Skip to main content


Log in

An ecosystem service approach to understand conflicts on river flows: local views on the Ter River (Catalonia)

  • Original Article
  • Published:
Sustainability Science Aims and scope Submit manuscript


Claims for a global agenda addressing the need to protect environmental flows are increasing. In the context of frequent conflicts related to unsustainable exploitation of rivers, instream flow policies may result in very different outcomes and involve different beneficiaries. We propose and test an innovative local knowledge-based methodology that uses the ecosystem services approach to disentangle the links within the river-society system. In particular, network analysis is employed to identify potential tradeoffs caused by the river flow management. Our empirical evidence relies on a thorough scrutiny of key stakeholders’ positions in the Ter River basin (Catalonia, Spain). As in other Northern Mediterranean contexts, multiple weirs interrupt the water flow in the upper course, diverting water for hydropower. Meanwhile, in the middle course, the bulk of water flow is transferred to the metropolitan Barcelona contributing to water scarcity in the Lower Ter, where farmers and other users claim against imposed restrictions on access to water flows. Our results point out that (1) in contexts such as the analyzed one, the ‘ecosystem services’ (ES) notion enhances communication among stakeholders; (2) ground-up exercises are essential for identifying river benefits at local scale and characterizing the related ES; and (3) network analysis helps to make explicit tradeoffs between river uses, in which recognition is crucial to understand how conflicts on river flows emerge and how can be managed, (4) management of instream flows should be informed by the complex interaction, herein outlined, between hydrological alterations, components of river ecosystems and the benefits they provide.

This is a preview of subscription content, log in via an institution to check access.

Access this article

Price excludes VAT (USA)
Tax calculation will be finalised during checkout.

Instant access to the full article PDF.

Fig. 1
Fig. 2
Fig. 3
Fig. 4
Fig. 5
Fig. 6

Similar content being viewed by others


  1. Instream flows are those river flows that naturally circulate within river channels. There may also be diverted flows to feed out-of-stream uses. Poff et al. (1997) define ‘environmental flow regime’ as the minimum requirement of water instream flows, seasonally variable, to preserve river ecosystems.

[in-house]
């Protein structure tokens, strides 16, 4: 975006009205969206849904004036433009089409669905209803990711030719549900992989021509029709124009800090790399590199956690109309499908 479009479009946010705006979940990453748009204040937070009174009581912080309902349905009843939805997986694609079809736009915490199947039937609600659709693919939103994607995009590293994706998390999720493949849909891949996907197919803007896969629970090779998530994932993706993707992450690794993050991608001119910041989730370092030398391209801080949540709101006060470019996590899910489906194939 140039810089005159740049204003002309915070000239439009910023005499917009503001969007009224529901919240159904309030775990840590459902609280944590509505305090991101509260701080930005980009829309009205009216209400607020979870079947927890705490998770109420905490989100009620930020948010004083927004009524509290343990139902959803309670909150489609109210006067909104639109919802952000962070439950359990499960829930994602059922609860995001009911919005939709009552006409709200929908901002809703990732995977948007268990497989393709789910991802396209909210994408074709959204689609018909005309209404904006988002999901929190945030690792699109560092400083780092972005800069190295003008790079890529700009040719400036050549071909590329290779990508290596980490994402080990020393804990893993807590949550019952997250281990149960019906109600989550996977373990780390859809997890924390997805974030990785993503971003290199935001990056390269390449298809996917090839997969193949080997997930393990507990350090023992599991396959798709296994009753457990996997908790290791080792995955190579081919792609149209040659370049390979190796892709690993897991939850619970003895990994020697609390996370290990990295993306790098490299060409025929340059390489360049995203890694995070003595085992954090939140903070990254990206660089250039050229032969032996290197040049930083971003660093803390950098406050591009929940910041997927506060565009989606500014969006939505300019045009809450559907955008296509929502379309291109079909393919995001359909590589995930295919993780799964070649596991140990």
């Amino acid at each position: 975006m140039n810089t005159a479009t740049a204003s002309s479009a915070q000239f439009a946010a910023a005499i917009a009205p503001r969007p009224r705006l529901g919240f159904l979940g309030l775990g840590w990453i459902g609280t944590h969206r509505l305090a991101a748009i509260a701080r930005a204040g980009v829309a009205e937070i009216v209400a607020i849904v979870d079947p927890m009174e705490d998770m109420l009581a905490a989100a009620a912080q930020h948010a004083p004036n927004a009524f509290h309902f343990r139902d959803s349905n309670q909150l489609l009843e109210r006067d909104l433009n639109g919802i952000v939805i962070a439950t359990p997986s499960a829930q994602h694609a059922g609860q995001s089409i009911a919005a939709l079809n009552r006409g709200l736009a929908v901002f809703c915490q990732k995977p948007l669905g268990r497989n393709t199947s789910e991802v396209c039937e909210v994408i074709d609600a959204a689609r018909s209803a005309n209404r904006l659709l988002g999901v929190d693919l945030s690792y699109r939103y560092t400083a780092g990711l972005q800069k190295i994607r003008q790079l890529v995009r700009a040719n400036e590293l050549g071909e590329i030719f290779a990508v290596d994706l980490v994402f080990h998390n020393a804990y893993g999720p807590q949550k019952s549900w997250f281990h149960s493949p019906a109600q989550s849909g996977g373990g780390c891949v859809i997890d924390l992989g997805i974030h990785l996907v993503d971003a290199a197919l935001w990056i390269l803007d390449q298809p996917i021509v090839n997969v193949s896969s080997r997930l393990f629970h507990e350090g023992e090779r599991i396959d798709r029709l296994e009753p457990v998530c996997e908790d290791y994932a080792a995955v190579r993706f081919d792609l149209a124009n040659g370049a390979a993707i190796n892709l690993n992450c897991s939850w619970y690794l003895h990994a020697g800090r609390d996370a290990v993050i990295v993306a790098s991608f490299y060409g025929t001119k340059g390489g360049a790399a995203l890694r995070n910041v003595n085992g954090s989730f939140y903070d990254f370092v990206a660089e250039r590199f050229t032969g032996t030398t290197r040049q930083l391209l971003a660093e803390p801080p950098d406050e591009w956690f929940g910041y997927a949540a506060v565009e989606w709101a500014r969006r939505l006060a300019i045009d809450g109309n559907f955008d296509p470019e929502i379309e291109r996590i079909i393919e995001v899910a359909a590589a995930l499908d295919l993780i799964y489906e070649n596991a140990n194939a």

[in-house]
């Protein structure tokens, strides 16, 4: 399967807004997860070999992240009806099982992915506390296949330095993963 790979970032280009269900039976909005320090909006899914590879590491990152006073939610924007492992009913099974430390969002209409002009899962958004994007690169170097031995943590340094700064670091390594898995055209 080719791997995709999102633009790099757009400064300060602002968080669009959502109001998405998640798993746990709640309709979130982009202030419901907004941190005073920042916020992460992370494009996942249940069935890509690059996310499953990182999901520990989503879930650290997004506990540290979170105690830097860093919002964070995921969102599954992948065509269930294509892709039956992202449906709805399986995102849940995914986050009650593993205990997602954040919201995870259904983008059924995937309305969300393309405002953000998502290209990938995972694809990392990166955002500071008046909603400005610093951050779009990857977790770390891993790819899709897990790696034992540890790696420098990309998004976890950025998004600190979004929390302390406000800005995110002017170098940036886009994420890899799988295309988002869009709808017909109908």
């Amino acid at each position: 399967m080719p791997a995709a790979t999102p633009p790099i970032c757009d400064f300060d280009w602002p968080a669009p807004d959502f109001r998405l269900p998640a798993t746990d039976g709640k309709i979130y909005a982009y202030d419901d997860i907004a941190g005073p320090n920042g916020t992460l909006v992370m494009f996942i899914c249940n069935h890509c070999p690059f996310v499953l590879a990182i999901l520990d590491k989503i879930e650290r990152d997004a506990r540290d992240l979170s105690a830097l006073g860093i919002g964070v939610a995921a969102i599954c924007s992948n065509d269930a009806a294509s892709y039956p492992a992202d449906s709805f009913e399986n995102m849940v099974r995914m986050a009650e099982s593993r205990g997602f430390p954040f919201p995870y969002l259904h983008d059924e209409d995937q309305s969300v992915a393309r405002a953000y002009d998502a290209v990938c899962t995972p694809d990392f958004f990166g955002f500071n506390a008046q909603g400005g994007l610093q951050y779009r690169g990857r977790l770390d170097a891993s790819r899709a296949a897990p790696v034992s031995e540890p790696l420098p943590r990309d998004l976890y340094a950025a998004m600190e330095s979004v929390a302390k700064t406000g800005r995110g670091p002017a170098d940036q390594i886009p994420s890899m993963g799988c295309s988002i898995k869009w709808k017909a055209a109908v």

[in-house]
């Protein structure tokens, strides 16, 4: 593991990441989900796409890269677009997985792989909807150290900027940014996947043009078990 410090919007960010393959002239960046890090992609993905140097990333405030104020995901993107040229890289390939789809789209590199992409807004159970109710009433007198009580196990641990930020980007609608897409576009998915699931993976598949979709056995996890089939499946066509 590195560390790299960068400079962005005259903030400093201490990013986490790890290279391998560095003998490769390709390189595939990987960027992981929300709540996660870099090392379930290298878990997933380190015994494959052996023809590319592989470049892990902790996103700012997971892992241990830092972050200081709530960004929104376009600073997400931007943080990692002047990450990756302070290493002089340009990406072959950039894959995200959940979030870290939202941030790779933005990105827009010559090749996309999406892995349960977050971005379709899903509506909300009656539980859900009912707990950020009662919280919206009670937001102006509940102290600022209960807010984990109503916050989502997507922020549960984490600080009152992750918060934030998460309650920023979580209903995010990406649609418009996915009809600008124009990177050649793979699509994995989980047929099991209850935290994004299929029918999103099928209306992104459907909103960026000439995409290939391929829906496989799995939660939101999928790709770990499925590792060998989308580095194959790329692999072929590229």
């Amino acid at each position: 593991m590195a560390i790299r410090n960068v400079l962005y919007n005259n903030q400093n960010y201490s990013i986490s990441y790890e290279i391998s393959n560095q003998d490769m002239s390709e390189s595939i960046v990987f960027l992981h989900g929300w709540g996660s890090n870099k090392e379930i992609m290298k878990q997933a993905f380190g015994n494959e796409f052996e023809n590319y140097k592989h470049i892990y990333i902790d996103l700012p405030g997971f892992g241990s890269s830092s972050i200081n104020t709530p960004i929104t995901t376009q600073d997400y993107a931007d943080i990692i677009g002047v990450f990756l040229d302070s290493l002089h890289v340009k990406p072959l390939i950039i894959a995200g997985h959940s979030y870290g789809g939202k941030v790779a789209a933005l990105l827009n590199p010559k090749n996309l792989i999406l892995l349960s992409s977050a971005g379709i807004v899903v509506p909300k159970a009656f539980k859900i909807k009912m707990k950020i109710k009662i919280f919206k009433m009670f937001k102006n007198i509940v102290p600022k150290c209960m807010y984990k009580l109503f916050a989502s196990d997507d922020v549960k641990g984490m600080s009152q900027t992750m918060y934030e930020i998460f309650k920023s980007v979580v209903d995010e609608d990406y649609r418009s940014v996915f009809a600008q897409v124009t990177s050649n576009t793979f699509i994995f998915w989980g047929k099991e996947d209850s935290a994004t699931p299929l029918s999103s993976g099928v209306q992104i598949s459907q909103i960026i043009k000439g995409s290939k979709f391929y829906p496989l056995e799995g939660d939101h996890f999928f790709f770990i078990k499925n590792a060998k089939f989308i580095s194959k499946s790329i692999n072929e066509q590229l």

2. Range of percentages corresponding to the difference between annual water inflow and outflow, in relation to the total inflow to the reservoirs for 2003–2010. The 39 % is on 2010 and the 81 % in 2009. Source: ACA website (

  3. The snowball sampling method consists in asking to informants for 5–10 contacts to become new informants in order to get other new contacts from them and so on. See Goodman (1961) and Biernacki and Waldorf (1981) for further information.


  • ACA (2005) Pla Sectorial de Cabals de Manteniment de les conques internes de Catalunya, PSCM. 67

  • ACA (2009) Aigua i canvi climàtic. Diagnosi dels impactes previstos a Catalunya. 332

  • Arthington AH, Pusey BJ (2003) Flow restoration and protection in Australian rivers. River Res Appl 19:377–395. doi:10.1002/rra.745

    Article  Google Scholar 

  • Benejam L, Angermeier PL, Munné A, García-Berthou E (2010) Assessing effects of water abstraction on fish assemblages in Mediterranean streams. Freshw Biol 55:628–642. doi:10.1111/j.1365-2427.2009.02299.x

    Article  Google Scholar 

  • Benetti AD, Lanna AE, Cobalchini MS (2004) Current practices for establishing environmental flows in Brazil. River Res Appl 20:427–444. doi:10.1002/rra.758

    Article  Google Scholar 

  • Biernacki P, Waldorf D (1981) Snowball sampling: problems and techniques of chain referral sampling. Sociol Methods Res 10:141–163

    Google Scholar 

  • Boix D, García-Berthou E, Gascón S et al (2010) Response of community structure to sustained drought in Mediterranean rivers. J Hydrol 383:135–146. doi:10.1016/j.jhydrol.2010.01.014

    Article  Google Scholar